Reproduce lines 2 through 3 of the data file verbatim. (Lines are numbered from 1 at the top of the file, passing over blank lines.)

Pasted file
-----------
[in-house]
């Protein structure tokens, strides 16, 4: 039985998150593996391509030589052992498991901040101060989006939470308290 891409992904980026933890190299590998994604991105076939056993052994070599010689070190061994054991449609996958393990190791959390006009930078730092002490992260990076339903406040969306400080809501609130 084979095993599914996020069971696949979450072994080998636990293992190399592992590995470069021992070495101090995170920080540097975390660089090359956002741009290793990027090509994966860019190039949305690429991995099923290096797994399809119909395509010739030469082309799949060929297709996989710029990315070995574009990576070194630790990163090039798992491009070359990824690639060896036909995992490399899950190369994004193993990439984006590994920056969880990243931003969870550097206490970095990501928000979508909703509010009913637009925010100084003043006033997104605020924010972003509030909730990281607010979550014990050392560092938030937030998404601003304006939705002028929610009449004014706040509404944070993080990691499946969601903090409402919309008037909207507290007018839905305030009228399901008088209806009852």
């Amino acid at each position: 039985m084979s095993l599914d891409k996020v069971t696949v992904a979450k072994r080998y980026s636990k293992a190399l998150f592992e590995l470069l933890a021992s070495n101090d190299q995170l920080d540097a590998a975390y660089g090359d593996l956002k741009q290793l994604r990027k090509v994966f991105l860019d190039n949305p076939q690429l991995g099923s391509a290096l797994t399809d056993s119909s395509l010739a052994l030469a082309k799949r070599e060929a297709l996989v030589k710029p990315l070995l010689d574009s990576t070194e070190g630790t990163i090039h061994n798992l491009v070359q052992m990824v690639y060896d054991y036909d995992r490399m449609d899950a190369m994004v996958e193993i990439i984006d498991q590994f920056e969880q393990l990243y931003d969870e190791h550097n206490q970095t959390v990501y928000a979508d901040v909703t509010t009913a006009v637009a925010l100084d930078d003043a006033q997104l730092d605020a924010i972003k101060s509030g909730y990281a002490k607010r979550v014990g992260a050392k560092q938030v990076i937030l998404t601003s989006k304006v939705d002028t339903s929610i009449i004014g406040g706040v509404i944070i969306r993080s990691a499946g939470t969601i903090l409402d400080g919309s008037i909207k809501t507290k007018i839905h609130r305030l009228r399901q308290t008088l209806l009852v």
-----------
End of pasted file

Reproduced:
């Protein structure tokens, strides 16, 4: 039985998150593996391509030589052992498991901040101060989006939470308290 891409992904980026933890190299590998994604991105076939056993052994070599010689070190061994054991449609996958393990190791959390006009930078730092002490992260990076339903406040969306400080809501609130 084979095993599914996020069971696949979450072994080998636990293992190399592992590995470069021992070495101090995170920080540097975390660089090359956002741009290793990027090509994966860019190039949305690429991995099923290096797994399809119909395509010739030469082309799949060929297709996989710029990315070995574009990576070194630790990163090039798992491009070359990824690639060896036909995992490399899950190369994004193993990439984006590994920056969880990243931003969870550097206490970095990501928000979508909703509010009913637009925010100084003043006033997104605020924010972003509030909730990281607010979550014990050392560092938030937030998404601003304006939705002028929610009449004014706040509404944070993080990691499946969601903090409402919309008037909207507290007018839905305030009228399901008088209806009852």
């Amino acid at each position: 039985m084979s095993l599914d891409k996020v069971t696949v992904a979450k072994r080998y980026s636990k293992a190399l998150f592992e590995l470069l933890a021992s070495n101090d190299q995170l920080d540097a590998a975390y660089g090359d593996l956002k741009q290793l994604r990027k090509v994966f991105l860019d190039n949305p076939q690429l991995g099923s391509a290096l797994t399809d056993s119909s395509l010739a052994l030469a082309k799949r070599e060929a297709l996989v030589k710029p990315l070995l010689d574009s990576t070194e070190g630790t990163i090039h061994n798992l491009v070359q052992m990824v690639y060896d054991y036909d995992r490399m449609d899950a190369m994004v996958e193993i990439i984006d498991q590994f920056e969880q393990l990243y931003d969870e190791h550097n206490q970095t959390v990501y928000a979508d901040v909703t509010t009913a006009v637009a925010l100084d930078d003043a006033q997104l730092d605020a924010i972003k101060s509030g909730y990281a002490k607010r979550v014990g992260a050392k560092q938030v990076i937030l998404t601003s989006k304006v939705d002028t339903s929610i009449i004014g406040g706040v509404i944070i969306r993080s990691a499946g939470t969601i903090l409402d400080g919309s008037i909207k809501t507290k007018i839905h609130r305030l009228r399901q308290t008088l209806l009852v």